Information Management’s Kevin Wack highlighted how Banks are failing to modernize their mortgage application process in his article entitled “Banks' struggles in mortgage business linked to outdated technology.” While Mr. Mack’s article more generally encompasses how banks are failing to apply their overall digital transformation initiatives to the mortgage business and losing in the marketplace, his points about the technology gap dovetail with a webinar Pitney Bowes recently held titled Make Your Mortgage Lifecycle More Efficient With A Single View Of Property.
Applying for a mortgage is one of the largest financial transactions any of us will undertake. Yet why is it that when we first engage with a lender, they have only a cursory understanding of the property we want to finance? How is it possible that weeks into the application process, new details can come to light that cause the mortgage application to be suspended altogether?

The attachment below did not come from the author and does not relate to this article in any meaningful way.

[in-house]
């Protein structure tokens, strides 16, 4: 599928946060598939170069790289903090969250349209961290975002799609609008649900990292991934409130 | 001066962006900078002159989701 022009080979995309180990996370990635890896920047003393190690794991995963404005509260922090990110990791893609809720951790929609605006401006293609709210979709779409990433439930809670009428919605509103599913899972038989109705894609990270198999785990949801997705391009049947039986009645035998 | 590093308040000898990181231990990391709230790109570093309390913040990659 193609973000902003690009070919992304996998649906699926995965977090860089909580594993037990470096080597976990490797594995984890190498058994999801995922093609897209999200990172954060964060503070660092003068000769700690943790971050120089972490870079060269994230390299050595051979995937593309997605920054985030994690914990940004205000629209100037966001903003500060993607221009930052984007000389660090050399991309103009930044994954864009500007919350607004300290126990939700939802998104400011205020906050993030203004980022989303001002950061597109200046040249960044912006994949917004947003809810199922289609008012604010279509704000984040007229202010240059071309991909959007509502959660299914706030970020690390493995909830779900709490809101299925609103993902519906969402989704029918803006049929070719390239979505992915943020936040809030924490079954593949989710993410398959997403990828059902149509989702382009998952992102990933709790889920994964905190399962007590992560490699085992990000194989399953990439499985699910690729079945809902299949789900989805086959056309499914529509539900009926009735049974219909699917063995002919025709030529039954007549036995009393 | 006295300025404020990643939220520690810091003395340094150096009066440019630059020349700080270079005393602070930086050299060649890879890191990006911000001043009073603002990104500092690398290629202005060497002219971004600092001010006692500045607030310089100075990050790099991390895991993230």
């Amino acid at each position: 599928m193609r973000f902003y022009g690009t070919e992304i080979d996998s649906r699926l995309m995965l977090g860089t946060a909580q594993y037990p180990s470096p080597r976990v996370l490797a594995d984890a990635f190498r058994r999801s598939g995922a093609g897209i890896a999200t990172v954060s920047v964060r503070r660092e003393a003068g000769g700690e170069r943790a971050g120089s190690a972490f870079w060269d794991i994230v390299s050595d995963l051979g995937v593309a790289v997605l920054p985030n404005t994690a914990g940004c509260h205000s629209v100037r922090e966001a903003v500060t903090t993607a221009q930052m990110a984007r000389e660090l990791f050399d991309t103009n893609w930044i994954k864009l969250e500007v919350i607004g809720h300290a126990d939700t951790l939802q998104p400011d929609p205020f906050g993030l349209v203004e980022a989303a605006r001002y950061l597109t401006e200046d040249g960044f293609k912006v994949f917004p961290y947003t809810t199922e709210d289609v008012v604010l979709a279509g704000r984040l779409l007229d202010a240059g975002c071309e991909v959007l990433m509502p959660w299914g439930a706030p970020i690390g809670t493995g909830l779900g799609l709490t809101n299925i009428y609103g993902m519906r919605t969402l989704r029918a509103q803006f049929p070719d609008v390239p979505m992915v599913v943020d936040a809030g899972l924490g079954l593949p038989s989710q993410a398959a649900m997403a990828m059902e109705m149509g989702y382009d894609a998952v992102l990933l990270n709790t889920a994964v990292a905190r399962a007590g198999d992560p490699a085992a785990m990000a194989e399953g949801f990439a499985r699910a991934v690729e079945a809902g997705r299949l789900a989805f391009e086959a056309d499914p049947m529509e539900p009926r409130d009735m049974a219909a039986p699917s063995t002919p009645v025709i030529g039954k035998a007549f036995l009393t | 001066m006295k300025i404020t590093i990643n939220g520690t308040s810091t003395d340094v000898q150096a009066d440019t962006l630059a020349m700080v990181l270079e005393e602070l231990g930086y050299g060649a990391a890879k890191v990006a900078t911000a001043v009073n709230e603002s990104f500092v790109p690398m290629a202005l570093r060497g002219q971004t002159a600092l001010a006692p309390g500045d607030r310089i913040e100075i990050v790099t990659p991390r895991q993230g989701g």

One reason is that lenders are failing to bring all relevant data – in fact a Single View of Property – to the places in the mortgage lifecycle that matter the most – and they are paying for it. They invest in generating demand and offer the wrong mortgage product initially, causing them to scramble when the underwriter kicks it back for mundane reasons such as the property was within 300 feet of a gas station – prohibited for an FHA loan – totally avoidable! Now the lender has wasted marketing dollars, the underwriter’s time, and burned the relationship with a potential new customer who will take to social media and blast the lender’s service, causing a loss of additional business.
This is a Big Data issue – banks need to get with the times and get the data in the hands of the people who need it – the initial consult with a prospect should be well informed, whether in person or digital. All details about a property should be transparent in every step of the mortgage lifecycle. A business that allows itself to be “surprised” shouldn’t be surprised by poor business results and tech savvy competitors who eat their lunch.